I grew up on stereotypes, with the term, ‘Wog’, in my vocabulary, often used by my father in both an affectionate and derogatory manner, which was sometimes simultaneous. While I often laughed at the many blanket notions made towards certain ethnic groups, mainly Greeks and Italians, I was always fascinated by different cultures and traditions.
However, through the medium of film and television, I’ve been educated on how traditions can sometimes be a burden on young adults, particularly those who are unsure of themselves. Head On, written and directed by Ana Kokkinos (The Slap), follows a young Greek-Australian man, Ari, played by Alex Dimitriades, who finds himself torn between the expectation of his elders and the need to discover his own truth.
Ari is a partially closeted homosexual, depending on the social circle, and often seeks sexual gratification wherever he can find it, but his self-loathing personality and anger gets in the way of obtaining any form of emotional connection. However, our lead has a kindred spirit with trans friend, Toula, played by fellow Greek-Australian actor, Paul Capsis. Set more or less over the course of 24 hours, Ari is on a bender of sex, drugs and rage and it’s a pretty graphic and confronting ride, earning its explicate classification. In many ways the film is a summarization of being 19 and what a nowhere year it is; school is over, yet you’re not really feeling like an adult and you’rere consumed by indecisiveness while feeling jaded towards the world around you.
As an Australian film, the Melbourne setting is a real display of multiculturalism, that comes to fruition during an ethnic club scene that’s been described as neither Australian nor Greek by Dimitriades in a retrospective interview. It’s hard to describe, but I feel that’s such a true statement, and it reflects Ari’s state of mind, not to mention his hot and cold relationship with his background. One minute he’s dancing the Sirtaki like a god, then screaming into the street at nameless faces.
VIDEO AND AUDIO
Umbrella Entertainment first released Head On in 2014 on Blu-ray and now with the formation of dedicated sub-label, Sunburnt Screens, the R-rated drama makes Volume 12. Although, it’s not exactly an upgrade. Presented in 1.85:1 widescreen, the 1080p transfer to is a very raw scan of the film with all the subtle flicks and ‘cigarette burns’ present throughout, indicating a reel change for the projectionist bay during its run-in cinemas. While it’s technically HD, the picture won’t impress a lot of collectors and fans, but I think it suits the film’s gritty quality. Strangely, only a 2.0 Mono DTDS- HD Master Audio track is available on the disc, whereas the previous release offered 5.1. It sounds good regardless, but mono of course has its limitations.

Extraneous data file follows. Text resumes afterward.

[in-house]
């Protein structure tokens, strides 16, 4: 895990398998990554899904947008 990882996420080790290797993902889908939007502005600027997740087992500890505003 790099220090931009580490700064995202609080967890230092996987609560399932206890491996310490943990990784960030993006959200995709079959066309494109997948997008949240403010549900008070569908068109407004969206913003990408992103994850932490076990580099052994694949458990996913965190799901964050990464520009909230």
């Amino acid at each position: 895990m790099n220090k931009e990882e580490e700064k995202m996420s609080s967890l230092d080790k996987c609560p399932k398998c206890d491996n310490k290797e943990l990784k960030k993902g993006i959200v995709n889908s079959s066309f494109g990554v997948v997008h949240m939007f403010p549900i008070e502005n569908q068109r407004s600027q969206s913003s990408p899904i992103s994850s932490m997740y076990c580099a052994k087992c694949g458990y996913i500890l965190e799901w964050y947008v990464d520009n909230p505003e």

- NEW Audio Commentary with Director Ana Kokkinos
- Head On – Six Years On (Historical Featurette)
- Paul Capsis Music Video
- Head On in Athens
- Behind the Scenes Photos Gallery
- Theatrical Trailer
Aside from its commentary, this recent edition of Head On ports all its special features from a previous Blu-ray release. While now 17-years-old itself, the Six Years On retrospective is an insightful and entertaining sit down with some of the cast and crew members during a re-watch of the film which runs for a little over 45 minutes. Due to its age, the most interesting thing about the featurette is seeing how much attitudes have changed in regard to the movie’s themes, especially in comparison with director Ana Kokkinos recent viewpoints stated in the commentary. Head On in Athens details the film’s premiere in Greece, but much of it is presented without subtitles. Still, along with the Paul Capsis music video, the aforementioned feature is a neat time capsule.
I enjoyed Head On a lot more than I expected, in part for its street-level quality and the representation of Melbourne after dark, which is another world entirely. Umbrella’s new Blu-ray release does have a couple of shortcomings, but it’s well worth the purchase if you haven’t seen the film before and the bonus content, while mostly dated, add a lot of value.
(1998 dir: Ana Kokkinos)
direct blu-ray screen captures